His object was to find out the best form of electromagnet, the best distance between the poles, and the best form of armature for the rapid work required in Hughes' printing telegraphs. One word about Hughes' magnets. This diagram (Fig. 51) shows the form of the well known Hughes' electromagnet. I feel almost ashamed to say those words "well known," because on the Continent everybody knows what you mean by a Hughes' electromagnet. In England scarcely anyone knows what you mean. Englishmen do not even know that Professor Hughes has invented a special form of electromagnet. Hughes' special form is this: A permanent steel magnet, generally a compound one, having soft iron pole pieces, and a couple of coils on the pole pieces only. As I have to speak of Hughes' special contrivance among the mechanisms that will occupy our attention later on, I only now refer to this magnet in one particular. If you wish a magnet to work rapidly, you will secure the most rapid action, not when the coils are distributed all along, but when they are heaped up near, not necessarily entirely on, the poles. Hughes made a number of researches to find out what the right length and thickness of these pole pieces should be. It was found an advantage not to use too thin pole pieces, otherwise the magnetism from the permanent magnet did not pass through the iron without considerable reluctance, being choked by insufficiency of section: also not to use too thick pieces, otherwise they presented too much surface for leakage across from one to the other. Eventually a particular length was settled upon, in proportion about six times the diameter, or rather longer. In the further researches that Hughes made he used a magnet of shorter form, not shown here, more like those employed in relays, and with an armature from 2 to 3 millimeters thick, 1 centimeter wide and 5 centimeters long. The poles were turned over at the top toward one another. Hughes tried whether there was any advantage in making those poles approach one another, and whether there was any advantage in having as long an armature as 5 centimeters. He tried all the different kinds, and plotted out the results of observations in curves, which could be compared and studied. His object was to ascertain the conditions which would give the strongest pull, not with a steady current, but with such currents as were required for operating his printing telegraph instruments; currents which lasted but one to twenty hundredths of a second. He found it was decidedly an advantage to shorten the length of the armature, so that it did not protrude far over the poles. In fact, he got a sufficient magnetic circuit to secure all the attractive power that he needed, without allowing as much chance of leakage as there would have been had the armature extended a longer distance over the poles. He also tried various forms of armature having very various cross sections.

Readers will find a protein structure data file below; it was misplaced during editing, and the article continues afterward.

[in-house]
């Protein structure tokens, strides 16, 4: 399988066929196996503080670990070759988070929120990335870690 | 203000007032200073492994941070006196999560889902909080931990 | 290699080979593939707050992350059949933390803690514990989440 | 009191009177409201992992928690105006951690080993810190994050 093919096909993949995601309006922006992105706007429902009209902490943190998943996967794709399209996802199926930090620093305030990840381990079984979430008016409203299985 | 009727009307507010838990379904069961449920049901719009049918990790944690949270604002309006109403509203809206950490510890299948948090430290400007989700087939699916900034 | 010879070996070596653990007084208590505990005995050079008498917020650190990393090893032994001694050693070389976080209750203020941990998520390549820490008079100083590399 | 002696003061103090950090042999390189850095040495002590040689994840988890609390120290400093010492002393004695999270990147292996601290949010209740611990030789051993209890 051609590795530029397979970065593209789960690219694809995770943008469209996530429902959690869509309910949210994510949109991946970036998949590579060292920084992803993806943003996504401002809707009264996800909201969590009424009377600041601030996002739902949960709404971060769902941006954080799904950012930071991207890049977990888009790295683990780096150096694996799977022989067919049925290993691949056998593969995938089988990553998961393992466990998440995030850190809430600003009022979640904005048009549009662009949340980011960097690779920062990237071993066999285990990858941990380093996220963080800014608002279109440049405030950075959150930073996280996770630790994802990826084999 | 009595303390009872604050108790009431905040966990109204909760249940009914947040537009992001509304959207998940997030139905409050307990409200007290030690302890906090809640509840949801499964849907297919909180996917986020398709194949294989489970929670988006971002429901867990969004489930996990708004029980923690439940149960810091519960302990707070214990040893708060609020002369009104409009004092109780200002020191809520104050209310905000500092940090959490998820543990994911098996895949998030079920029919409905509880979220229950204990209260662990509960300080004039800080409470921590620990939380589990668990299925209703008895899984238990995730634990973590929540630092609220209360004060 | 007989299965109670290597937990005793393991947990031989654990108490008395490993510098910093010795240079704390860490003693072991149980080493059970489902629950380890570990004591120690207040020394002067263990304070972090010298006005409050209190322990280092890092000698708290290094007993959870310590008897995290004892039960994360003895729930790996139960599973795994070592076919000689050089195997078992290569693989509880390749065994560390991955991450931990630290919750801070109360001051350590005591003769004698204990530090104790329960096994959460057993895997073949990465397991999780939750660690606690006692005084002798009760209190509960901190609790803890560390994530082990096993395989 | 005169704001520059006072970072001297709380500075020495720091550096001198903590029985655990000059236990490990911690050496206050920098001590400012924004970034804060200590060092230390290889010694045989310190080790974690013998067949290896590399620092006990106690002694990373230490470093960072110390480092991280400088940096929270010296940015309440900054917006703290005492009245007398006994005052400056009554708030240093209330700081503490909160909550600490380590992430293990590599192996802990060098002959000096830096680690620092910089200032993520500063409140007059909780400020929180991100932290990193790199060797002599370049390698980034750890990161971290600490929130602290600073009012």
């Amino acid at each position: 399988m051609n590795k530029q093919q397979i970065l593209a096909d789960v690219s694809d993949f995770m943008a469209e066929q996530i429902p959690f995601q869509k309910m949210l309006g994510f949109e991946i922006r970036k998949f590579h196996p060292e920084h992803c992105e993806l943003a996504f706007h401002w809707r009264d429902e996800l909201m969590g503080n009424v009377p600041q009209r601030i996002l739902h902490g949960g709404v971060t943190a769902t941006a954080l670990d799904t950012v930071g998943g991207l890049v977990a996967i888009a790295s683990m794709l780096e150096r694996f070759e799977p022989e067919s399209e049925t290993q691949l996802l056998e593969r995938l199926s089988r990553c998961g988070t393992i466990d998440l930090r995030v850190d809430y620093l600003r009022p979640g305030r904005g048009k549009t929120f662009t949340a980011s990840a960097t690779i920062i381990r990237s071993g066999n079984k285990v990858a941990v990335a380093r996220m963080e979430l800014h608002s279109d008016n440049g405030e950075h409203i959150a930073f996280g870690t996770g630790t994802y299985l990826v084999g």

In one of Du Moncel's papers on electromagnets2 you will also find a discussion on armatures, and the best forms for working in different positions. Among other things in Du Moncel you will find this paradox: that whereas using a horseshoe magnet with fat poles, and a flat piece of soft iron for armature, it sticks on far tighter when put on edgeways; on the other hand, if you are going to work at a distance, across air, the attraction is far greater when it is set flatways. I explained the advantage of narrowing the surfaces of contact by the law of traction, , coming in. Why should we have for action at a distance the greater advantage from placing the armature flatway to the poles? It is simply that you thereby reduce the reluctance offered by the air gap to the flow of the magnetic lines. Du Moncel also tried the difference between round armatures and flat ones, and found that a cylindrical armature was only attracted about half as strongly as a prismatic armature having the same surface when at the same distance. Let us examine this fact in the light of the magnetic circuit. The poles are flat. You have at a certain distance away a round armature; there is a certain distance between its nearest side and the polar surfaces. If you have at the same distance away a flat armature having the same surface, and, therefore, about the same tendency to leak, why do you get a greater pull in this case than in that? I think it is clear that if they are at the same distance away, giving the same range of motion, there is a greater magnetic reluctance in the case of the round armature, although there is the same periphery, because, though the nearest part of the surface is at the prescribed distance, the rest of the under surface is farther away; so that the gain found in substituting an armature with a flat surface is a gain resulting from the diminution in the resistance offered by the air gap.